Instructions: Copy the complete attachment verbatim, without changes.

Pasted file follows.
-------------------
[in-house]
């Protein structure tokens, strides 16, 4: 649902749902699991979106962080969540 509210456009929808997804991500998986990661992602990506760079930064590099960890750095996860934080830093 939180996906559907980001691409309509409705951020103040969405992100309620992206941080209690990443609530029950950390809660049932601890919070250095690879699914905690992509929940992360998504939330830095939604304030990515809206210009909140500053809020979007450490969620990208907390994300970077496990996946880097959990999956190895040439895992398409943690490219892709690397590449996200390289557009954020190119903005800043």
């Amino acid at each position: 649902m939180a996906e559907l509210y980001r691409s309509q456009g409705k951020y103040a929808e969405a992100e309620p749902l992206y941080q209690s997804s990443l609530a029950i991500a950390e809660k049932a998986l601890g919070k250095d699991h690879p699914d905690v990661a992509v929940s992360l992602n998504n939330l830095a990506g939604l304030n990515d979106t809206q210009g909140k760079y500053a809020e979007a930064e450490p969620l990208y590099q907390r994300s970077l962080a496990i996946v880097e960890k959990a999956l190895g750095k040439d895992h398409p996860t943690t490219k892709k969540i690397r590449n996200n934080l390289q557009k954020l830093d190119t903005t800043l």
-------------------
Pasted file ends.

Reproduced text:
[in-house]
């Protein structure tokens, strides 16, 4: 649902749902699991979106962080969540 509210456009929808997804991500998986990661992602990506760079930064590099960890750095996860934080830093 939180996906559907980001691409309509409705951020103040969405992100309620992206941080209690990443609530029950950390809660049932601890919070250095690879699914905690992509929940992360998504939330830095939604304030990515809206210009909140500053809020979007450490969620990208907390994300970077496990996946880097959990999956190895040439895992398409943690490219892709690397590449996200390289557009954020190119903005800043």
């Amino acid at each position: 649902m939180a996906e559907l509210y980001r691409s309509q456009g409705k951020y103040a929808e969405a992100e309620p749902l992206y941080q209690s997804s990443l609530a029950i991500a950390e809660k049932a998986l601890g919070k250095d699991h690879p699914d905690v990661a992509v929940s992360l992602n998504n939330l830095a990506g939604l304030n990515d979106t809206q210009g909140k760079y500053a809020e979007a930064e450490p969620l990208y590099q907390r994300s970077l962080a496990i996946v880097e960890k959990a999956l190895g750095k040439d895992h398409p996860t943690t490219k892709k969540i690397r590449n996200n934080l390289q557009k954020l830093d190119t903005t800043l």